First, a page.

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ICYMI: Daniel Garza Op-ed Explains How ‘Infrastructure’ Bill Could Harm Hispanic Workers

ICYMI: Daniel Garza Op-ed  Explains How ‘Infrastructure’ Bill Could Harm Hispanic Workers
Op-ed highlights unseen agenda that will weaken our economy

(ARLINGTON, VA) –  Daniel Garza, President of The LIBRE Initiative, penned an op-ed for Real Clear Policy that exposes the harmful, hidden agenda within the ‘infrastructure’ bill and explains how it could harm Hispanic workers. Read the article here.

Below are experts from the op-ed:

For America’s Hispanic community, it’s critical that Washington get this right. We’ve been hit hard by coronavirus, with higher unemployment and greater income losses than for other demographics. According to a recent survey, almost one out of five black or Hispanic-owned businesses are expected to close permanently over the next few months. The last thing we need is for Washington to raise taxes, impose costly new regulations, and approve massive new spending for which we will ultimately have to foot the bill.

Unfortunately, the spending bill under debate is one of the most expensive in history, and it includes the largest tax hike in a generation. With the economy beginning to rebound and grow again after a long struggle with COVID-19, raising taxes now would risk throwing us back into a costly and painful recession. Hispanic workers simply can’t afford that.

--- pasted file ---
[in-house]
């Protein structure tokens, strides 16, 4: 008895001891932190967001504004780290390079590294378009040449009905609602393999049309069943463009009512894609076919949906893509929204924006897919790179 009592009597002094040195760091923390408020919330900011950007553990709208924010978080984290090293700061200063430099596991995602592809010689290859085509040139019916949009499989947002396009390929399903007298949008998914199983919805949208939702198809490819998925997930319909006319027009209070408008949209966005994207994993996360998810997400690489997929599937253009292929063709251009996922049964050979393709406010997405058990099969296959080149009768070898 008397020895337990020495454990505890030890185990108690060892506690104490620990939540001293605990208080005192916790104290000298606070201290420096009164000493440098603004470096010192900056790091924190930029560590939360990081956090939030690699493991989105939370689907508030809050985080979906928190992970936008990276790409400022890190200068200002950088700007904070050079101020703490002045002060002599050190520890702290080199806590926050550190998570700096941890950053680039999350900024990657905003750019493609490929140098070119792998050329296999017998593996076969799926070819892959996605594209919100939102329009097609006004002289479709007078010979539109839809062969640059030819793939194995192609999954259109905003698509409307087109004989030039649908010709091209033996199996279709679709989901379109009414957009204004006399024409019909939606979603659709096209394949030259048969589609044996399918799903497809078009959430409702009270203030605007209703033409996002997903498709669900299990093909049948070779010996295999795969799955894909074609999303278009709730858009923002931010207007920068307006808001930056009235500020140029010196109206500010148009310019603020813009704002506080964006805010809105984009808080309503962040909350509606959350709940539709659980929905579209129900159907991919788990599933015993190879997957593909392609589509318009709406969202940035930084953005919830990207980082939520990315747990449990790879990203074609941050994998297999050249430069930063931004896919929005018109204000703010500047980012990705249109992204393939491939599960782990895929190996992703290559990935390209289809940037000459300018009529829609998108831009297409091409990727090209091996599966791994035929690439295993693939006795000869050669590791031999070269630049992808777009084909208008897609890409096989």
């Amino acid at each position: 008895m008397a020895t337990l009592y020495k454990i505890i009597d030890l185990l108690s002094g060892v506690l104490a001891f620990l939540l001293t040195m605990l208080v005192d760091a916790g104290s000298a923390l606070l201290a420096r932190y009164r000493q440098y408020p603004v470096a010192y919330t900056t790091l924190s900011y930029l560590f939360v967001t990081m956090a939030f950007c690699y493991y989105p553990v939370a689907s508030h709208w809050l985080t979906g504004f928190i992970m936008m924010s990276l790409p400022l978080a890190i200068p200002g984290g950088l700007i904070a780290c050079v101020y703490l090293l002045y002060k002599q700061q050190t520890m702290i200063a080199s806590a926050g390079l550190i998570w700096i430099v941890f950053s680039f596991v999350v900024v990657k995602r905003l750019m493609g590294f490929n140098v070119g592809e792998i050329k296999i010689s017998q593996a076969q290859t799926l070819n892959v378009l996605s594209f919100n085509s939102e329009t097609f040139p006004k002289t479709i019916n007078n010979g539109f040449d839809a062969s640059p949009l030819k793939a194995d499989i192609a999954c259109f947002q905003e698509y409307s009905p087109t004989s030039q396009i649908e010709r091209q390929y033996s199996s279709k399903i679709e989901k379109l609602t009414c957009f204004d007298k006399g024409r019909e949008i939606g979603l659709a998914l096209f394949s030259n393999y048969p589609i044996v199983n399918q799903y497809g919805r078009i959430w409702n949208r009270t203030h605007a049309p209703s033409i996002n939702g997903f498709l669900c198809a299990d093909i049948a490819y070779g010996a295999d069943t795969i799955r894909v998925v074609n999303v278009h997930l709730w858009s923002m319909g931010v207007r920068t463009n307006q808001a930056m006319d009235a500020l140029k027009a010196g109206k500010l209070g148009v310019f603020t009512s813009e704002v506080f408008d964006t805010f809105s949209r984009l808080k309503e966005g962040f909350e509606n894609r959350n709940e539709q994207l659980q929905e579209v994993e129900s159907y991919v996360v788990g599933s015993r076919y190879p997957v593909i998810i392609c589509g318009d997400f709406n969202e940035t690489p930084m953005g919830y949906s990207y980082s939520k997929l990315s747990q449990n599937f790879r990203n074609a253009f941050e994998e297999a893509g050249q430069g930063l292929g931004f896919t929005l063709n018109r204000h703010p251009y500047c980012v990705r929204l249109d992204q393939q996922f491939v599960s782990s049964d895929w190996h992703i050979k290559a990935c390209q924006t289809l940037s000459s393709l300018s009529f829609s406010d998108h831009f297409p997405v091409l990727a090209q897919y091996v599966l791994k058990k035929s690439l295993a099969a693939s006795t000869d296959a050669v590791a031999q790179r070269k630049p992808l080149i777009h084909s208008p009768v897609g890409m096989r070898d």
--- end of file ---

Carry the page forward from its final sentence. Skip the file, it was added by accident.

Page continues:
An additional problem is that only a small fraction of the bill is actually devoted to improving traditional infrastructure. By and large, it’s a grab bag of costly partisan projects unrelated to roads and bridges, including sweetheart subsidies for politically preferred companies and industries. It will reverse tax reductions enacted just a few years ago that promoted economic growth, and make it harder for workers to save and get ahead.

Congress and the president should come together on key reforms that will help make sure dollars are spent where they will do the most good. That includes targeting genuine national priorities, and dedicating gas-tax revenue to highway projects. Power and authority should be returned to the states where possible, given their better knowledge about local and regional challenges. Private investment should be encouraged, so taxpayers aren’t the only ones paying the bill for transportation improvements. And unnecessary costs associated with permitting, regulations, and labor restrictions should be eliminated so taxpayers get their money’s worth.

Read the entire article here.